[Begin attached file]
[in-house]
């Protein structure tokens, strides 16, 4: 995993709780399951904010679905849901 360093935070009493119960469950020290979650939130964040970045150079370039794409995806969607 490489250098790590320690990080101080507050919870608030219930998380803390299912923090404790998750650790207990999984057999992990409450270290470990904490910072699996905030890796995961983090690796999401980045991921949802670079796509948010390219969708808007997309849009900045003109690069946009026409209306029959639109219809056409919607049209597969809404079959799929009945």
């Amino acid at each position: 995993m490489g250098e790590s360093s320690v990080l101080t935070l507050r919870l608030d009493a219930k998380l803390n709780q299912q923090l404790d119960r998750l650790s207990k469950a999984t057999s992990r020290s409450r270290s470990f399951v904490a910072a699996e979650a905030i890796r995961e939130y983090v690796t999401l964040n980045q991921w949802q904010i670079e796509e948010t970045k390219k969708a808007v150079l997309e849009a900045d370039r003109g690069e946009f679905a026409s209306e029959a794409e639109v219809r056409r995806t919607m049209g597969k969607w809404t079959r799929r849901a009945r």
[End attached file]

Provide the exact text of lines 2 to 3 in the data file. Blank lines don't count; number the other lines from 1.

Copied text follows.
């Protein structure tokens, strides 16, 4: 995993709780399951904010679905849901 360093935070009493119960469950020290979650939130964040970045150079370039794409995806969607 490489250098790590320690990080101080507050919870608030219930998380803390299912923090404790998750650790207990999984057999992990409450270290470990904490910072699996905030890796995961983090690796999401980045991921949802670079796509948010390219969708808007997309849009900045003109690069946009026409209306029959639109219809056409919607049209597969809404079959799929009945």
């Amino acid at each position: 995993m490489g250098e790590s360093s320690v990080l101080t935070l507050r919870l608030d009493a219930k998380l803390n709780q299912q923090l404790d119960r998750l650790s207990k469950a999984t057999s992990r020290s409450r270290s470990f399951v904490a910072a699996e979650a905030i890796r995961e939130y983090v690796t999401l964040n980045q991921w949802q904010i670079e796509e948010t970045k390219k969708a808007v150079l997309e849009a900045d370039r003109g690069e946009f679905a026409s209306e029959a794409e639109v219809r056409r995806t919607m049209g597969k969607w809404t079959r799929r849901a009945r």